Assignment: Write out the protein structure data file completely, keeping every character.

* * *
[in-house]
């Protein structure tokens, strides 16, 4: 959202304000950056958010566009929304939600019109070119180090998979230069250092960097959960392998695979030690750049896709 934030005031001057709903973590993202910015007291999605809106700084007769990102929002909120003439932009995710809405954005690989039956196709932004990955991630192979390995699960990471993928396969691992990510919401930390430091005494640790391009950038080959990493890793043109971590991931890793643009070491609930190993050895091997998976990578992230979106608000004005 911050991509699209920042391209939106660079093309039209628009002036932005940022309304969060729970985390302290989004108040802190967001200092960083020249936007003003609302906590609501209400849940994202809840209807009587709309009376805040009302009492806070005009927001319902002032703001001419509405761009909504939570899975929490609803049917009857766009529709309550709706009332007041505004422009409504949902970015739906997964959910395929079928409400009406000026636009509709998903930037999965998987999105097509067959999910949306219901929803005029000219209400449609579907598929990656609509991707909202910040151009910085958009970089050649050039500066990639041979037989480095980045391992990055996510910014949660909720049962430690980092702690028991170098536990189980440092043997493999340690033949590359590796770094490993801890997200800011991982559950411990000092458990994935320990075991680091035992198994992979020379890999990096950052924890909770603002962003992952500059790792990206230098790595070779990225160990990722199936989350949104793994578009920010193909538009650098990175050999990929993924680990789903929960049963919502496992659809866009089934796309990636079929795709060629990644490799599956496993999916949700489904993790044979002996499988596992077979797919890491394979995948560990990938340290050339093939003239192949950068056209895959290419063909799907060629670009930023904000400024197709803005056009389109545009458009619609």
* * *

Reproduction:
[in-house]
């Protein structure tokens, strides 16, 4: 959202304000950056958010566009929304939600019109070119180090998979230069250092960097959960392998695979030690750049896709 934030005031001057709903973590993202910015007291999605809106700084007769990102929002909120003439932009995710809405954005690989039956196709932004990955991630192979390995699960990471993928396969691992990510919401930390430091005494640790391009950038080959990493890793043109971590991931890793643009070491609930190993050895091997998976990578992230979106608000004005 911050991509699209920042391209939106660079093309039209628009002036932005940022309304969060729970985390302290989004108040802190967001200092960083020249936007003003609302906590609501209400849940994202809840209807009587709309009376805040009302009492806070005009927001319902002032703001001419509405761009909504939570899975929490609803049917009857766009529709309550709706009332007041505004422009409504949902970015739906997964959910395929079928409400009406000026636009509709998903930037999965998987999105097509067959999910949306219901929803005029000219209400449609579907598929990656609509991707909202910040151009910085958009970089050649050039500066990639041979037989480095980045391992990055996510910014949660909720049962430690980092702690028991170098536990189980440092043997493999340690033949590359590796770094490993801890997200800011991982559950411990000092458990994935320990075991680091035992198994992979020379890999990096950052924890909770603002962003992952500059790792990206230098790595070779990225160990990722199936989350949104793994578009920010193909538009650098990175050999990929993924680990789903929960049963919502496992659809866009089934796309990636079929795709060629990644490799599956496993999916949700489904993790044979002996499988596992077979797919890491394979995948560990990938340290050339093939003239192949950068056209895959290419063909799907060629670009930023904000400024197709803005056009389109545009458009619609």